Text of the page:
Supreme Court: In a case where the Single Judge of Karnataka High Court had termed person committing suicide a ‘weakling’ and also made observations on how the behavior of the deceased before he committed suicide was not that of a person who is depressed and suffering from mental health issues, the bench of Dr. DY Chandrachud* and BV Nagarathna, JJ has held that such observations describing the manner in which a depressed person ought to have behaved deeply diminishes the gravity of mental health issues and that,
“The mental health of a person cannot be compressed into a one size fits all approach.”
Deceased, who was working as a driver for the accused-second respondent, was found dead on 6 December 2016, with a 12 pages long suicide note next to him. The suicide note was uploaded by the deceased on his Facebook account through his mobile.
The suicide note has referred to the illegal activities of the accused in amassing wealth in excess of Rs. 100 crores, converting black money into white and transferring funds from the bank account of the deceased through his mobile to the accounts of the relatives of the accused. The complaint alleged that the accused had threatened the deceased with death and harassed him as a result of which the deceased, having suffered mental stress, committed suicide by consuming poison. Both the second respondent and his “house driver” were specifically named as responsible for this death.
Details highlighted in the note:
- The transfer of funds in several lakhs of rupees by the accused to his relatives by using the cell phone and bank account of the deceased;
- The conversion of approximately Rs. 100 crores into currency notes of Rs. 2,000/-, Rs. 100/- and Rs. 50/-;
- The knowledge of the deceased in regard to the transactions of the accused as a result of which he had been threatened to be killed “by rowdies”;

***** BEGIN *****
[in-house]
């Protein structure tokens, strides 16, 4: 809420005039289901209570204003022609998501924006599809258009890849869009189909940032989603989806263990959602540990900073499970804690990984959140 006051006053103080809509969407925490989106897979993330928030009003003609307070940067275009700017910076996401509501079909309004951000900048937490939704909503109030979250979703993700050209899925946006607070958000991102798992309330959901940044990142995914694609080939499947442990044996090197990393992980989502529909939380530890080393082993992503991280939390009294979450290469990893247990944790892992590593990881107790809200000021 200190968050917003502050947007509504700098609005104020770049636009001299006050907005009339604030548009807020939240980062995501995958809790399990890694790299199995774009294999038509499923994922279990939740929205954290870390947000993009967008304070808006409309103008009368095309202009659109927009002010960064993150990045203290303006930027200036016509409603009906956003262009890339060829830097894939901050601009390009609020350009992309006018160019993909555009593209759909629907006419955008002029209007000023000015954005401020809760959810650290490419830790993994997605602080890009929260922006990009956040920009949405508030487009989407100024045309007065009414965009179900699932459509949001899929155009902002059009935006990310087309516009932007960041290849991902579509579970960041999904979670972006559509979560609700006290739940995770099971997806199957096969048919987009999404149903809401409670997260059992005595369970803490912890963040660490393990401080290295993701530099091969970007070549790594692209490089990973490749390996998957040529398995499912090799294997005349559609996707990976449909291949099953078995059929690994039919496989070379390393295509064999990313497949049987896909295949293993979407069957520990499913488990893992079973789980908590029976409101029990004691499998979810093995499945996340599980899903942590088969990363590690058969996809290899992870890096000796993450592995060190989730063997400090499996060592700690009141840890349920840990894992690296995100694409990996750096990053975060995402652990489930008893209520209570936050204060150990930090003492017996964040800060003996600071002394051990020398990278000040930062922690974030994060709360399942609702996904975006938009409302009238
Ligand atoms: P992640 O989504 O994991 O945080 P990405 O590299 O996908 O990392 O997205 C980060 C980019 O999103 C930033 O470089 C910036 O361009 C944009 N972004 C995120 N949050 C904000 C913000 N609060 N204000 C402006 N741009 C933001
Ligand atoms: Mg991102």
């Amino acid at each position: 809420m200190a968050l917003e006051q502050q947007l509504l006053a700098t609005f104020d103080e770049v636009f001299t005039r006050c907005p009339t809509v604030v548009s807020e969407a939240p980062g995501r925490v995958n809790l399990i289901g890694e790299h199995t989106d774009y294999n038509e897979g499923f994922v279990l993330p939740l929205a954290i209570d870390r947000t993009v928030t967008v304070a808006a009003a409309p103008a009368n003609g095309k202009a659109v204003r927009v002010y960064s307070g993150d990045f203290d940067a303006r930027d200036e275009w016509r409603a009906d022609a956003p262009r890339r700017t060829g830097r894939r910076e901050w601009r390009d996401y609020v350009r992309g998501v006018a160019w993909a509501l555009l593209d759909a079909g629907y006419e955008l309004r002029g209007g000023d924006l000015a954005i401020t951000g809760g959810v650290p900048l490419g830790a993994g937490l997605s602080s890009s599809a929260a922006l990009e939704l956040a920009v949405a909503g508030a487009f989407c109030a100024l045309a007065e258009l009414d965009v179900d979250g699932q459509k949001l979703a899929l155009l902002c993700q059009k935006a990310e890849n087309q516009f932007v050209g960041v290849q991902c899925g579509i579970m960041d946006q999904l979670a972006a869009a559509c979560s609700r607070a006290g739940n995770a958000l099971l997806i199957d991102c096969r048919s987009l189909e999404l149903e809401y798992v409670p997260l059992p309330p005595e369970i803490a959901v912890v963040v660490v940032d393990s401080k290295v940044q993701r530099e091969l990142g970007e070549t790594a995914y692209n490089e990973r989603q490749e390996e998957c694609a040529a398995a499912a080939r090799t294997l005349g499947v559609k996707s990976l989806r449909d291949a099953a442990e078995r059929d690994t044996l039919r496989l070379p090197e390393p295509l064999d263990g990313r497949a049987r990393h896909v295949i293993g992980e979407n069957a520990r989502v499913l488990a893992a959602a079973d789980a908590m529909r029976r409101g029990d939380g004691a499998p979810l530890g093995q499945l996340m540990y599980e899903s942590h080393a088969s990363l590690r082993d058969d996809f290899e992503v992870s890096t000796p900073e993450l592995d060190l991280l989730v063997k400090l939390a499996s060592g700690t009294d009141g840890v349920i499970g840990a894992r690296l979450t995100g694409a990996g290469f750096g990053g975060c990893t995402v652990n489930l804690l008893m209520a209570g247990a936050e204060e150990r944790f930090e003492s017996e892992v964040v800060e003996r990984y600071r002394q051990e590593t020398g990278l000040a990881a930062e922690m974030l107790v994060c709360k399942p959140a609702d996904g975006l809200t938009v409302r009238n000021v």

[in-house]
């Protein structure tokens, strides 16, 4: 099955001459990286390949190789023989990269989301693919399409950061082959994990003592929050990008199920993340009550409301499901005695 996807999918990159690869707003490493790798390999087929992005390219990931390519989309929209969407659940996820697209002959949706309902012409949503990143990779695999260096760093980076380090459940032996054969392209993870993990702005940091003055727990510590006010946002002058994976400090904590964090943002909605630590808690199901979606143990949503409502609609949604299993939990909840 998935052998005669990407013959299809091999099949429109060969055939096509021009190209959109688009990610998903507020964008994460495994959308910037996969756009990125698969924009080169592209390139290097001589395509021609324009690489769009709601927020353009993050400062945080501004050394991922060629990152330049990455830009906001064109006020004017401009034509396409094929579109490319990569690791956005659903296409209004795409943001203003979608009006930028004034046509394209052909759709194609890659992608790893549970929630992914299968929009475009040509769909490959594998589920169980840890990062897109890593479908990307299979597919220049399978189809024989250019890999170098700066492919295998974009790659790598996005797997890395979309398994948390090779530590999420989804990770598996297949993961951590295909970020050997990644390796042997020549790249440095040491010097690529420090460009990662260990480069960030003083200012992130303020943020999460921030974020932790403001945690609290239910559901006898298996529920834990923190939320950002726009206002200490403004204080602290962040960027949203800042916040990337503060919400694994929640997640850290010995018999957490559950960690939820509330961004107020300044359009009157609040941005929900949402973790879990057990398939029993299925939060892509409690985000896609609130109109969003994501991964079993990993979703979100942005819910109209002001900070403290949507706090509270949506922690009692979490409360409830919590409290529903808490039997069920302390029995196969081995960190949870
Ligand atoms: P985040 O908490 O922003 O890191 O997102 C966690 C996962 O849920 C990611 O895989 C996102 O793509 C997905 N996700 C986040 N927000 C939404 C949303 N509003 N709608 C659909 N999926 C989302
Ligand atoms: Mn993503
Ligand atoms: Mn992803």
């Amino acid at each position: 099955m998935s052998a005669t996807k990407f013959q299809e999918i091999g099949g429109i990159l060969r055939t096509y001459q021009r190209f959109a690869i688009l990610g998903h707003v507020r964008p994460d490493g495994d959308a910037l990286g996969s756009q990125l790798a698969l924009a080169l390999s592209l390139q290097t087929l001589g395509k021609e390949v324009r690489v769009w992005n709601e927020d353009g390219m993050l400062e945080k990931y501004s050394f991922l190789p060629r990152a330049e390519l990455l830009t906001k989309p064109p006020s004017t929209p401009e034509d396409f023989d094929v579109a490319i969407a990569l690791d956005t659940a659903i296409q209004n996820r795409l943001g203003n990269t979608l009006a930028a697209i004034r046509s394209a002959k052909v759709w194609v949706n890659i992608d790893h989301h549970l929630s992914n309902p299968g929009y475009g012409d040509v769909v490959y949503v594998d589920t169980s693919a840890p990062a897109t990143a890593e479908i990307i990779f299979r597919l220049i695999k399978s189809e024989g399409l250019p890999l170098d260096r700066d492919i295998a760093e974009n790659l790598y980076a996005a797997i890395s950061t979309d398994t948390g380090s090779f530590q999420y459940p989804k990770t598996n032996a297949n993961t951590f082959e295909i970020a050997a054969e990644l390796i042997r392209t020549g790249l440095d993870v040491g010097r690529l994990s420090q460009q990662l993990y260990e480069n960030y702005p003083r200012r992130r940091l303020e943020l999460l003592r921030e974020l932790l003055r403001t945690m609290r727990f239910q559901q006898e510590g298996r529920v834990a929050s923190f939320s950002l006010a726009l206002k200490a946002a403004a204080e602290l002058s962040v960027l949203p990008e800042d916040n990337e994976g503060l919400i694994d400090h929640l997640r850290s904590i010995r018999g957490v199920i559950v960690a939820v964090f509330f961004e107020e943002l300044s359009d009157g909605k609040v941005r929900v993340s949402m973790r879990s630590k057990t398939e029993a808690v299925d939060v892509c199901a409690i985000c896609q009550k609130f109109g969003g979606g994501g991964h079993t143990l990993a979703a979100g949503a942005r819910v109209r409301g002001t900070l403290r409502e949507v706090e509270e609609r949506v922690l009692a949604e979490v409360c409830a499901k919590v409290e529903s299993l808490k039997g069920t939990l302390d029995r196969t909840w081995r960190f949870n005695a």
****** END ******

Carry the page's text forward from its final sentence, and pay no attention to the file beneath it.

- A raid conducted against the accused by the establishment of the Lokayukta of Karnataka while he was posted in the Housing Board;
- The involvement of judges to whom presents or gifts were made;
- The payment of salary to the deceased having been stopped at the behest of the accused;
- The accused having used the deceased for changing currency worth over Rs. 75 crores; and
- The deceased being in knowledge of “all the information”, and when a shortage of an amount of Rs. 8 lakh was found, the deceased had been directed to make good the deficiency, failing which he was threatened to be killed by rowdies.
The Court noticed that the High Court has evidently travelled far beyond the limits of its inherent power under Section 482 CrPC since instead of determining whether on a perusal of the complaint, a prima facie case is made out, it has analysed the sufficiency of the evidence with reference to the suicide note.
While adjudicating on an application under Section 482 CrPC, the High Court in the present case travelled far away from the parameters for the exercise of the jurisdiction. Essentially, the task before the High Court was to determine whether the allegations made in the first information report or the complaint, even if they are taken at their face value and accepted in their entirety did or did not prima facie constitute an offence or make out a case against the accused. Instead of applying this settled principle, the High Court has proceeded to analyze from its own perspective the veracity of the allegations.